Data

Year of publication

2020

Type

Quantitative

Design

Cross-sectional

Classification

NOVA

Country studied

United Kingdom, Portugal, Ireland, Germany and France

Data

Secondary

Data Collected

One 24 hours recall

Study setting

Online

Age group of participant

All ages/6+

Participant sex

Mixed

Target population

General

Sample size

n=9416 (participants)

Association between dietary contribution of ultra-processed foods and urinary concentrations of phthalates and bisphenol in a nationally representative sample of the US population aged 6 years and older./PLoS ONE

Goal

Examine the association between dietary contribution of ultra-processed foods and urinary biomarker concentrations of parent compounds or their metabolites including Di(2-ethylhexyl) phthalate (ΣDEHP), Di-isononyl phthalate (ΣDiNP), Monocarboxynonyl phthalate (mCNP), Mono (3-carboxypropyl) phthalate (mCPP), Monobenzyl phthalate (mBzP), Bisphenol A (BPA), Bisphenol F (BPF) and Bisphenol S (BPS), in the US.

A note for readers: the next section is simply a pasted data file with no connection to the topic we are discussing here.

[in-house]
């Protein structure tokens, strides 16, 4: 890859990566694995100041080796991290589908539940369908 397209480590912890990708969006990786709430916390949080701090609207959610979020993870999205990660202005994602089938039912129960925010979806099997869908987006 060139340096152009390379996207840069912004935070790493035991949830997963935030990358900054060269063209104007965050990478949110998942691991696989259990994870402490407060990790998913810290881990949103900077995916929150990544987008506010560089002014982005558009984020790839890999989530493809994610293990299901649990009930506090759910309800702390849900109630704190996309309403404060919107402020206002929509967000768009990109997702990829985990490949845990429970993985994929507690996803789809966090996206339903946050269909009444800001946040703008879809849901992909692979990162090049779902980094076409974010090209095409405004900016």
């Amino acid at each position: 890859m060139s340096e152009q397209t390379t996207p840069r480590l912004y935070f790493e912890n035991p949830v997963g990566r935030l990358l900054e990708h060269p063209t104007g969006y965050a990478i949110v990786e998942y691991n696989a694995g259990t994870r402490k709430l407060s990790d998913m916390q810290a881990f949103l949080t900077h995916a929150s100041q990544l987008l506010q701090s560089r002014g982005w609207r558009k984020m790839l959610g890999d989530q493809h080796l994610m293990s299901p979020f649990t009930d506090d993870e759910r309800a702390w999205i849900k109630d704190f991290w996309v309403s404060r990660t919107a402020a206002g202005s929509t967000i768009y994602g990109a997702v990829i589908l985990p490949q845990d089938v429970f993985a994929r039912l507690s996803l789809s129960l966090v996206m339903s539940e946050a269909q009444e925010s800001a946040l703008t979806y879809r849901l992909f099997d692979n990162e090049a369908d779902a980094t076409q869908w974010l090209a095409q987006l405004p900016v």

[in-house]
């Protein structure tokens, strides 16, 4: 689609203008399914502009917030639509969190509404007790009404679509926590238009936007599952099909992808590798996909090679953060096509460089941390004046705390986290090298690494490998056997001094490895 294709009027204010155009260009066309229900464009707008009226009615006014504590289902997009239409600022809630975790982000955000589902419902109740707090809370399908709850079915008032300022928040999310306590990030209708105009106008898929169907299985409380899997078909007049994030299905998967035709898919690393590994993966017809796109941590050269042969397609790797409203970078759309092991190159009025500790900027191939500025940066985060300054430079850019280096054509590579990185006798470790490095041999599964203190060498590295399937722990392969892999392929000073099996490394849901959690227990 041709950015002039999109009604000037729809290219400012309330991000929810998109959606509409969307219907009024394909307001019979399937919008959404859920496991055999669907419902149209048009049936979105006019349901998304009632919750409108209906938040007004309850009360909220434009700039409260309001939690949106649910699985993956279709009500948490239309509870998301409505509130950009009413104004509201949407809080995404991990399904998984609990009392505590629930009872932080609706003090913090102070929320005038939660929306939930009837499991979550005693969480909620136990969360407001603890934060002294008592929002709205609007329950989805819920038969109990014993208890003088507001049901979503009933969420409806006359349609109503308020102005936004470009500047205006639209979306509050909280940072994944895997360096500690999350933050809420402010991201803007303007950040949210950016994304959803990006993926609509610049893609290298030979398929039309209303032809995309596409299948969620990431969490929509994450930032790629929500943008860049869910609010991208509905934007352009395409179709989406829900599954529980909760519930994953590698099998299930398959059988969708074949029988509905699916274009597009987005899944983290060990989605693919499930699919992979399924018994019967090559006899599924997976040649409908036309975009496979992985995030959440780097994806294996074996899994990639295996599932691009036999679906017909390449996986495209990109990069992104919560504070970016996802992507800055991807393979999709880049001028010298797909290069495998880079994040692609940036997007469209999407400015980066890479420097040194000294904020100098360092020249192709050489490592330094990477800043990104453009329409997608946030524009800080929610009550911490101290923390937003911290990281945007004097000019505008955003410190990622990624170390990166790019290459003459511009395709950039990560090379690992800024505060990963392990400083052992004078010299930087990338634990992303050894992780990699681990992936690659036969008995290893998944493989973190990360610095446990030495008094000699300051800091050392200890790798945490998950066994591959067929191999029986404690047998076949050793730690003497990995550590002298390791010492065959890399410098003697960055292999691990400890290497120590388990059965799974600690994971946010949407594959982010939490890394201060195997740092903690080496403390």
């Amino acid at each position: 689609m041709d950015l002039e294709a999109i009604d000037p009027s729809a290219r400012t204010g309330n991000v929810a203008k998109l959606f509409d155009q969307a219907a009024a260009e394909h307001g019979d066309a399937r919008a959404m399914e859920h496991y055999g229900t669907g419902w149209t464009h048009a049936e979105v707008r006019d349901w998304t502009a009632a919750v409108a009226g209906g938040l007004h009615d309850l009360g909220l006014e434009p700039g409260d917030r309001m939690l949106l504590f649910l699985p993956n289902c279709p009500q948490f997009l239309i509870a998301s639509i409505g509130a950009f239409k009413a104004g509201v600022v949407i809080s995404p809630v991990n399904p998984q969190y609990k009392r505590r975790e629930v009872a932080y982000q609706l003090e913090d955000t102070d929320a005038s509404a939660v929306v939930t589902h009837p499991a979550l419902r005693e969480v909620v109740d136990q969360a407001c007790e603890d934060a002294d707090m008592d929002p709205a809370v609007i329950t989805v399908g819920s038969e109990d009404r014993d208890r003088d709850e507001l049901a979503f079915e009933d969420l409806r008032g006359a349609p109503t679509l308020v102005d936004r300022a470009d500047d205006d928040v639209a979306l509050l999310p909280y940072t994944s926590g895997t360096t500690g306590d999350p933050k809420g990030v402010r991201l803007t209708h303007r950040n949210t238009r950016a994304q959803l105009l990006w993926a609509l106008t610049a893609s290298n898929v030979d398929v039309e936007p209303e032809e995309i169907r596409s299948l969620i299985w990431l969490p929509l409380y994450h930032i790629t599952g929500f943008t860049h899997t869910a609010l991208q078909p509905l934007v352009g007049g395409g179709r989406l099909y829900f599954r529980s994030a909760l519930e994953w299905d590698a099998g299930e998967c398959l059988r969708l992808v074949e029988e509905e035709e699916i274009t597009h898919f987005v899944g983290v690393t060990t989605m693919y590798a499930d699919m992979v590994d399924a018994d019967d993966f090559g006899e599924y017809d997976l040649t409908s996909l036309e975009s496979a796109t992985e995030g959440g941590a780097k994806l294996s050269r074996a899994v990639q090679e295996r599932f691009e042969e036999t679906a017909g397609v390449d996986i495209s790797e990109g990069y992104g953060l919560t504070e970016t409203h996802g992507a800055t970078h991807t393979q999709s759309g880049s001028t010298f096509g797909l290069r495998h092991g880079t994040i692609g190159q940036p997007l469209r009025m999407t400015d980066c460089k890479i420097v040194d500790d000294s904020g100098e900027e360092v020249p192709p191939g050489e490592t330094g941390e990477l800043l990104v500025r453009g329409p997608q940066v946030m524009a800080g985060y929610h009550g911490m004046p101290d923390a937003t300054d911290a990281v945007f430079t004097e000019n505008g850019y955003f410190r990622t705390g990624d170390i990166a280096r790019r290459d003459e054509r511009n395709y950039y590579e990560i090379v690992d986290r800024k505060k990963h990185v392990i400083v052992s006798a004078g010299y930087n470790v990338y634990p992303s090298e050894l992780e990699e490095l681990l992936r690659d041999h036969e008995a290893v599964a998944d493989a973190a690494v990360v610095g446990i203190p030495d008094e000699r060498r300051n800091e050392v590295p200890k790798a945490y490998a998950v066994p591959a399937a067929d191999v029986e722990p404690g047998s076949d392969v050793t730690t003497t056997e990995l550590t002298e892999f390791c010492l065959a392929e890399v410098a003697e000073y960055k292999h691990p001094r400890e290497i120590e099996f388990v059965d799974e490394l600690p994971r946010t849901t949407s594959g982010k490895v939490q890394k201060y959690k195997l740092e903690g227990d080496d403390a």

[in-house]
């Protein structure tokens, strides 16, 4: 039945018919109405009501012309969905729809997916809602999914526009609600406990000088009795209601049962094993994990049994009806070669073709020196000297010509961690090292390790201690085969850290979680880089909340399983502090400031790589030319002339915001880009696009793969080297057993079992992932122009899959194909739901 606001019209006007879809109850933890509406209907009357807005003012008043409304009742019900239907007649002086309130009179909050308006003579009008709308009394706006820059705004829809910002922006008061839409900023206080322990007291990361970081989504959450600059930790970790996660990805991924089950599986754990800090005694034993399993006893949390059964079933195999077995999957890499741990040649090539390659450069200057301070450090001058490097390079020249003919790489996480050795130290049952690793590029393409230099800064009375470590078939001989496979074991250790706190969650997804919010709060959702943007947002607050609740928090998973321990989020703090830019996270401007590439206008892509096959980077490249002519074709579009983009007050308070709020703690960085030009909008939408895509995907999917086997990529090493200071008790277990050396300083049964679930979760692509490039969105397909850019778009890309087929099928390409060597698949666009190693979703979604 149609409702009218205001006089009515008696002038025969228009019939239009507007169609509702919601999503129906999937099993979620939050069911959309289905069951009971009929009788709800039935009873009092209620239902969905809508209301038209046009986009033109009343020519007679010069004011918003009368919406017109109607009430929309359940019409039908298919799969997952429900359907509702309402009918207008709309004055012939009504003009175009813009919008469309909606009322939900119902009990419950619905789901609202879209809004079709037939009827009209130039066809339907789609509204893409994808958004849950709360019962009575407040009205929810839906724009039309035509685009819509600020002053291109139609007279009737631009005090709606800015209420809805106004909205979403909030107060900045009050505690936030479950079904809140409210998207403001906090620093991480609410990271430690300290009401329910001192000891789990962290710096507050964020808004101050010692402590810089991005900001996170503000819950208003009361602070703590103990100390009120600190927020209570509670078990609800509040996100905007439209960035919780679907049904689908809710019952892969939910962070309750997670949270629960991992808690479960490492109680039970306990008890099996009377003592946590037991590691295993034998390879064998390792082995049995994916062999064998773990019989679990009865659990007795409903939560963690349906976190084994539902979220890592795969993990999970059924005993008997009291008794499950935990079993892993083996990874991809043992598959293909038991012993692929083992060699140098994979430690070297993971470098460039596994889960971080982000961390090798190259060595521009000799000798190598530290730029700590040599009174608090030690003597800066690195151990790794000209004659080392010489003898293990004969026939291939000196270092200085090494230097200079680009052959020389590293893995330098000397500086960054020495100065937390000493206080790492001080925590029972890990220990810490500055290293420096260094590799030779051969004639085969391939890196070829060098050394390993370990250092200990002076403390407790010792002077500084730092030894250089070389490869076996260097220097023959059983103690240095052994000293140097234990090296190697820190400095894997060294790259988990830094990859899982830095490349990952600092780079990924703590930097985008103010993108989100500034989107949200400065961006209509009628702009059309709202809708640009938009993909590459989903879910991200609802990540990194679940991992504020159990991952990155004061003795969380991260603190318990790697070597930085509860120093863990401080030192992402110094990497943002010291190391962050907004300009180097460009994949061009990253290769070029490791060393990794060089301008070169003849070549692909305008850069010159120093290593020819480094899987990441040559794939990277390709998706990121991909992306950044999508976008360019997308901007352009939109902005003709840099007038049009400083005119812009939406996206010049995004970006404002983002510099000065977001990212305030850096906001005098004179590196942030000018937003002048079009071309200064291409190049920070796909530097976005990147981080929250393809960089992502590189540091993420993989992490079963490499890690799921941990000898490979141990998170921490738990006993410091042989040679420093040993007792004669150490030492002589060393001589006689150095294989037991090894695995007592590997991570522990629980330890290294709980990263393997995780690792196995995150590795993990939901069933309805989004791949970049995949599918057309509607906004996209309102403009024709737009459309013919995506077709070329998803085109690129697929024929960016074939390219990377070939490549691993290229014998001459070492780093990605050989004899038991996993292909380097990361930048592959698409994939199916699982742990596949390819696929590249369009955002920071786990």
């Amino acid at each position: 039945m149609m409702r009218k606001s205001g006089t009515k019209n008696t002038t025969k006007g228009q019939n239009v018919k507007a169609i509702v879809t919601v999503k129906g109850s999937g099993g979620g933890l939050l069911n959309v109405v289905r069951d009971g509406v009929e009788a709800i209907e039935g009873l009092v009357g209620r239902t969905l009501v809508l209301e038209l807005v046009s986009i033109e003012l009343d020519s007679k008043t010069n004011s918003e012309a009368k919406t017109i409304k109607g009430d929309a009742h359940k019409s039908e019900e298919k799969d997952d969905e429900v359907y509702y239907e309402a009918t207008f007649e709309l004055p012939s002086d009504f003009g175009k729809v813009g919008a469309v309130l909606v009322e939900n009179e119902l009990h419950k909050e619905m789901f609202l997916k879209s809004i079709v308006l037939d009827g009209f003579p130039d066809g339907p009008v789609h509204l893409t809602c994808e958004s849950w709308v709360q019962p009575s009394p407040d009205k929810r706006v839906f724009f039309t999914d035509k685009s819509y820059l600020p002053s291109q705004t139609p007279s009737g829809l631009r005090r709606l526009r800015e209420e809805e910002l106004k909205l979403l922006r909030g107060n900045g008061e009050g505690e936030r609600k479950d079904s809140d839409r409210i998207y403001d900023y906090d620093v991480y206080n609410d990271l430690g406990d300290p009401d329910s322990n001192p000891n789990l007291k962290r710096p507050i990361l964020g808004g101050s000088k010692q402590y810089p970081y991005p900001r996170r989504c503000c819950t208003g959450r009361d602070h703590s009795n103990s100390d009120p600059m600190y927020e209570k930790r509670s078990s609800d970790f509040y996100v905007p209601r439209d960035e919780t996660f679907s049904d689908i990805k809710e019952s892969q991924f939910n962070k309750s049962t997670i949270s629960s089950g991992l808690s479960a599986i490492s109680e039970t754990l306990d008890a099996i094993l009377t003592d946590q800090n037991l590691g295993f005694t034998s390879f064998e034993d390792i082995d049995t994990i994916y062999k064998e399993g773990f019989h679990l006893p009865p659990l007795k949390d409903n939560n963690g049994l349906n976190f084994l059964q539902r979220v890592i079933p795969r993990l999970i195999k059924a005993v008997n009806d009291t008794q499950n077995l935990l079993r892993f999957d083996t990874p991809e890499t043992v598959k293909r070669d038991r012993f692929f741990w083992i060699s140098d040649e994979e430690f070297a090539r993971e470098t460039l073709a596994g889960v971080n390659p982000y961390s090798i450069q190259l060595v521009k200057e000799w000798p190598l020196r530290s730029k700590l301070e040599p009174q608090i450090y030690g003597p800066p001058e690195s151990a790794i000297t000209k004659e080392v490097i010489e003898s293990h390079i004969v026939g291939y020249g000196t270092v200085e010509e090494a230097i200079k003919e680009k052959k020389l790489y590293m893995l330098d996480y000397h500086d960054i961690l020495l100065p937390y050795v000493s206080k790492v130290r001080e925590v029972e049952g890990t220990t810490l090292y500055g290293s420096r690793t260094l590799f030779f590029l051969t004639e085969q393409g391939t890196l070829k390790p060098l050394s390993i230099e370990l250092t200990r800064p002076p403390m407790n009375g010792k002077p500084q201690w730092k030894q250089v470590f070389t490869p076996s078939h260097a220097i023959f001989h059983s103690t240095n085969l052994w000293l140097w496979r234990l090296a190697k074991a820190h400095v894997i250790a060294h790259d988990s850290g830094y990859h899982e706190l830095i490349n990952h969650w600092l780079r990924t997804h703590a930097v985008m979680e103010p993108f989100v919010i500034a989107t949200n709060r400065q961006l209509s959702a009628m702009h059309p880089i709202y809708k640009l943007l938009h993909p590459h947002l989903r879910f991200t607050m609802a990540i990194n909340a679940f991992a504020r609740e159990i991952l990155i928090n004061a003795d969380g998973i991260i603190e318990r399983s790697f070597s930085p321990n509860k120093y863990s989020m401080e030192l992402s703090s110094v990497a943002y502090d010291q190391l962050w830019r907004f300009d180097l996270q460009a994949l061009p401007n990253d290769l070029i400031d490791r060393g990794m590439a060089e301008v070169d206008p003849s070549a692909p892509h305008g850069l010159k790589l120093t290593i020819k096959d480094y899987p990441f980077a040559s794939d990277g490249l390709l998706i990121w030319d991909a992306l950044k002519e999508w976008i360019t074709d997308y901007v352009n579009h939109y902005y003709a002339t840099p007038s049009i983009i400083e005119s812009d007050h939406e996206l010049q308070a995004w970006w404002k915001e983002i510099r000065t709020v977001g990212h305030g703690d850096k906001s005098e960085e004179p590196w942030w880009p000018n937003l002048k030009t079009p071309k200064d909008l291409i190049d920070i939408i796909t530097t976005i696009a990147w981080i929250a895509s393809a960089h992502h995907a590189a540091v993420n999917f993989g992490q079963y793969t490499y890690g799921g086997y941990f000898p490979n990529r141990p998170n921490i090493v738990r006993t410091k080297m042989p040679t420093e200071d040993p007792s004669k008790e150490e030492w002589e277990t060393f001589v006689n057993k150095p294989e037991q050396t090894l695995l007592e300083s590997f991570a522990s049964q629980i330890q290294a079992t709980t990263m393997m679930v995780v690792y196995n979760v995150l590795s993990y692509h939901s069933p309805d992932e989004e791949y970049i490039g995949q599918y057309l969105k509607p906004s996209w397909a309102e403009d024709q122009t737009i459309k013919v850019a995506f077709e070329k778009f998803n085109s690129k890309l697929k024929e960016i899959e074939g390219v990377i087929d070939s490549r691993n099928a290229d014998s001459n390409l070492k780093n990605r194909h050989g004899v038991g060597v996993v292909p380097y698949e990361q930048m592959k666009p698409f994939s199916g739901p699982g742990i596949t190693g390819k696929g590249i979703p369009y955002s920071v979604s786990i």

Results

Adjusted geometric means of ΣDiNP, mCNP, mCPP, mBzP and BPF increased monotonically from the lowest to the highest quintile of ultra-processed food consumption. As both phthalates/bisphenol and ultra-processed foods have been previously associated with insulin resistance, diabetes, general/abdominal obesity and hypertension, our results suggest the possibility of contact materials in ultra-processed foods as one link between ultra-processed food and these health outcomes. Future studies could confirm findings and further explore these mechanisms of action.

Authors

Steele EM, Khandpur N, Louzada MLC, Monteiro CA.

Journal

DOI